Saturday's 'March For Our Lives' expected to bring thousands to Boston

BOSTON — For the second time in recent weeks, young people will march around the country to get the attention of lawmakers.

In Boston, one of largest marches will take place - starting at Malcolm X Blvd and ending with a rally on Boston Common. As of Monday night, 16,000 people say they will be attending and almost 60,000 more are interested in going.

It started with the shooting at Marjory Stoneman Douglas High School in Florida. Now, students from around the country are planning to march to make a plea to legislators to stop gun violence.

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"This has happened repetitively and no one has seen any legit substantive solutions from legislators or anyone," said student organizer Julian Lopez-Levya.

Lopez-Levya is one of the student organizers for the March For Our Lives in Boston. He's a student at Bunker Hill Community College.

The biggest march in the country is scheduled for Washington, D.C. on Saturday. Boston is expected to be the second largest in the U.S.

"This is such a great opportunity we have right now - where the world is actually listening to the youth," said student organizer Vicki Ana Petit-Homme.

Petit-Homme is another student organizer who attends Boston Latin Academy. She says students organized on Facebook and the movement has become larger than they'd ever imagined - in just a few weeks.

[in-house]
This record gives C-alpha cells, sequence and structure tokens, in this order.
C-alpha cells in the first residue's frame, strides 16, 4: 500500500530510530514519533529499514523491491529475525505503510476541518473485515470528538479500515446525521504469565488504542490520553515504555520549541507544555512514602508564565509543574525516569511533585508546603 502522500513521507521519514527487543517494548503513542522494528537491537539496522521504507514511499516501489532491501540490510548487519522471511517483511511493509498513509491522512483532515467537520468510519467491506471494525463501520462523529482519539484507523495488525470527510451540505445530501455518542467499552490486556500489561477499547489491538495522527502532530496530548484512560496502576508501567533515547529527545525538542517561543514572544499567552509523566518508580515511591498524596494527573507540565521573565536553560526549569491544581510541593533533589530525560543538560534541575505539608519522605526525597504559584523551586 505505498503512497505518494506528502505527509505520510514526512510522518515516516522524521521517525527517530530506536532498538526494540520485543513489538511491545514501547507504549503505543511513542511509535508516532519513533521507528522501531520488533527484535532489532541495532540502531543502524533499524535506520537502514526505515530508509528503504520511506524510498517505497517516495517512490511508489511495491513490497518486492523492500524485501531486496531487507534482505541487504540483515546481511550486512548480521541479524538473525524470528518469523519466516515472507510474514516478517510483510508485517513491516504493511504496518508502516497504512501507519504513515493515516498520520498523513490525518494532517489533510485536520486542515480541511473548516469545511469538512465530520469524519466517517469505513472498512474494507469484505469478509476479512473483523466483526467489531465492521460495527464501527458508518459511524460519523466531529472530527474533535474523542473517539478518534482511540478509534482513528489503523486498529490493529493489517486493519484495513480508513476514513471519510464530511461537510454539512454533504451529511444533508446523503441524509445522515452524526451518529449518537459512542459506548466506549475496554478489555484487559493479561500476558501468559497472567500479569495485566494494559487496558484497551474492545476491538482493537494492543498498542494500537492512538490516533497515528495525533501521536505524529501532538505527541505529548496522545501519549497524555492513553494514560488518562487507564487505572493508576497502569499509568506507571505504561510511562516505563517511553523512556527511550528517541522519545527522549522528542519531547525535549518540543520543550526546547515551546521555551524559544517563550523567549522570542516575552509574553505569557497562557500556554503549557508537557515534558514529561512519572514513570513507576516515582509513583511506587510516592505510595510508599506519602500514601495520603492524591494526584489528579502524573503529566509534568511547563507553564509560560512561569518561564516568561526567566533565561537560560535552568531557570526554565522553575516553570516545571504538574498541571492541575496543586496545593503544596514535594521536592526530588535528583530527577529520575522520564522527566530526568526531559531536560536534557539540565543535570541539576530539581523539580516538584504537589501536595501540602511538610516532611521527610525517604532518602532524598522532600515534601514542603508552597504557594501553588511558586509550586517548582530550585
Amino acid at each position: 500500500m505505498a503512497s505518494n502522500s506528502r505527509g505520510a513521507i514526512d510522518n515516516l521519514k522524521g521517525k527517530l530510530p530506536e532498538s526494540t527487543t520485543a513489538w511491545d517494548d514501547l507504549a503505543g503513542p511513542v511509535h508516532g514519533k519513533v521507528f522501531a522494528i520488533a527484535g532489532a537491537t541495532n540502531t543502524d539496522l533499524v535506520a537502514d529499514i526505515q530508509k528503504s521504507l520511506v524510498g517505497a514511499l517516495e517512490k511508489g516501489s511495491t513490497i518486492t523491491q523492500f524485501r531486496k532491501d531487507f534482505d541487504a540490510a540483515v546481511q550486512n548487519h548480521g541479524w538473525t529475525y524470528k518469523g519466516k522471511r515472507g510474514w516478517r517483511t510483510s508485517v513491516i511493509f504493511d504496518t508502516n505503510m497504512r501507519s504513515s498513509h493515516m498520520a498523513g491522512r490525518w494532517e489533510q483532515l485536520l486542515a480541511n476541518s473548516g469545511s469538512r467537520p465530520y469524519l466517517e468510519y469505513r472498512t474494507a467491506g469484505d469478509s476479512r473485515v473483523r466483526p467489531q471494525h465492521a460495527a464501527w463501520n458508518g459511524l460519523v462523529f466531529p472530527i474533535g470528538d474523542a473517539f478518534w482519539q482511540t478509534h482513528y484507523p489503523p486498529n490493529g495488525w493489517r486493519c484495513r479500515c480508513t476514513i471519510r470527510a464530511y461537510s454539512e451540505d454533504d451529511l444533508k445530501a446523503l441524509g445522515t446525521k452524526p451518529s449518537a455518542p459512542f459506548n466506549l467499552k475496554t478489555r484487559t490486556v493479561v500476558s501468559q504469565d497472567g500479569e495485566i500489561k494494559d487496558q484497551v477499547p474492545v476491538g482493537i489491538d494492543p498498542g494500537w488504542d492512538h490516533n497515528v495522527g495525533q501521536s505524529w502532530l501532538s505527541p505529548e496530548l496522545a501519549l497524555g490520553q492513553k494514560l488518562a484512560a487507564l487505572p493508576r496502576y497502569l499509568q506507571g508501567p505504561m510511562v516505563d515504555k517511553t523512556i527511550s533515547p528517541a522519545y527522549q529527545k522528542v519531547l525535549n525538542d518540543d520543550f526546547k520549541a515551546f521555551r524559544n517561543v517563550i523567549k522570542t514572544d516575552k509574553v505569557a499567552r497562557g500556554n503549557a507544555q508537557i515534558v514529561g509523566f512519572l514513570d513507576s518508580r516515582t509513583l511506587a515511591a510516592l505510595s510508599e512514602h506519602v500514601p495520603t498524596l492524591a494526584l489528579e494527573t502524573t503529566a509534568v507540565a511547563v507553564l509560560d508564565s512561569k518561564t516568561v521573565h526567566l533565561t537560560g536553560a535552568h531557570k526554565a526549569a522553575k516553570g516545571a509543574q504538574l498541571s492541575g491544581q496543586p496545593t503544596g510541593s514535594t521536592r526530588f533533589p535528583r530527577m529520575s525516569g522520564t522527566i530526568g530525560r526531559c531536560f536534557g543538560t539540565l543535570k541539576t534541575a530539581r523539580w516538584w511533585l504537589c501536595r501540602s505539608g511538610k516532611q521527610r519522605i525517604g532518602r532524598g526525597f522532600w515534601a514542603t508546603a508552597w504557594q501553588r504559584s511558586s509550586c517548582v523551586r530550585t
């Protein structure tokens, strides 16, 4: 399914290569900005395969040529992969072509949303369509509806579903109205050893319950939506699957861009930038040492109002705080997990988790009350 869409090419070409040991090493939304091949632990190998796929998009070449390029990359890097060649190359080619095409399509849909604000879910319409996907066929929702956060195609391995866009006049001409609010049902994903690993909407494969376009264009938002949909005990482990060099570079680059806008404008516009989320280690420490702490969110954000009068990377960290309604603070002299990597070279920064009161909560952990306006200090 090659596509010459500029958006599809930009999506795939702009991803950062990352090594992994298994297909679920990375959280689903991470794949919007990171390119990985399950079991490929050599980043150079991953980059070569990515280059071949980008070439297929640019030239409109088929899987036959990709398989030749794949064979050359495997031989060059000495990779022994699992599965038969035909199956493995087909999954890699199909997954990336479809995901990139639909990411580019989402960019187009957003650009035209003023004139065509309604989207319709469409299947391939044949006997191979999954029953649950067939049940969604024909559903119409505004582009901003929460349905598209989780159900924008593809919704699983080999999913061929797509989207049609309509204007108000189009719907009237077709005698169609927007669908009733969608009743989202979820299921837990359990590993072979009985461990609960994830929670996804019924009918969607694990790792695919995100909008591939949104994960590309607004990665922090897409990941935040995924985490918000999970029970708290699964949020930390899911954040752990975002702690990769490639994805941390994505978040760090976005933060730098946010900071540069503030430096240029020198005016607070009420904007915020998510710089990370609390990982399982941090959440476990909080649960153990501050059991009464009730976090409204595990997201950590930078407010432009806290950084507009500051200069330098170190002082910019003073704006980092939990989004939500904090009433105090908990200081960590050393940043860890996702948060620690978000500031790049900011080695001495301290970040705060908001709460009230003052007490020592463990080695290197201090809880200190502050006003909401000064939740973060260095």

"This is our time to show them that we have something to say. And maybe we can't vote, but we still have a voice," said Petit-Homme.

The march is scheduled to start at Madison Park High School. Participants will then make their way to Boston Common for a rally that starts at 2 p.m.

"This has gone on for too long, and too many people have lost their lives," said Lopez-Levya.

Julian says the hope is that they'll not only be able to get the attention of lawmakers, but also help to stop the cycle of gun violence in schools permanently.

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"With nothing having happened since the other end of my lifetime, since Columbine, can we expect more of this? Because that's something I adamantly refuse to accept," said Lopez-Levya.

Boston Police say they expect large crowds and will have an adequate amount of officers on hand to keep everyone safe.

On Friday, MassDOT announced there will be extra transit service on Saturday to accommodate those attending the march. There will be extra service on the Red, Orange, Green and Blue Lines.

Riders should expect a lot of passengers at downtown stations nad Park Street and/or Boylston Street stations may temporarily close during the rally.

Bus routes operating along the march's route will be detoured starting at 11 a.m., especially bus routes that cross Tremont Street.

On Friday afternoon, students were preparing their signs for the march. "Books not bullets" was just one of many signs we will see tomorrow.

"We are trying to send a message, we want safety, security, we want to know that we can go to school everyday and learn what we have to learn," said Sophia Gaines, a high school sophomore in Dorchester. "It seems we say things here, today, in our community, and it's not always heard. So we are going to the heart of it and going to make our voices heard."

Kids as young as five years old will be joining the march. Students attending the event are saying they just want the education they deserve.

"School is supposed to be a safe space that we are able to express our ideas, and it's becoming that we have to think of other things - our protection and our safety instead of focusing on our grades," said Gaines.

The kids are set to return from DC at 5 a.m on Sunday.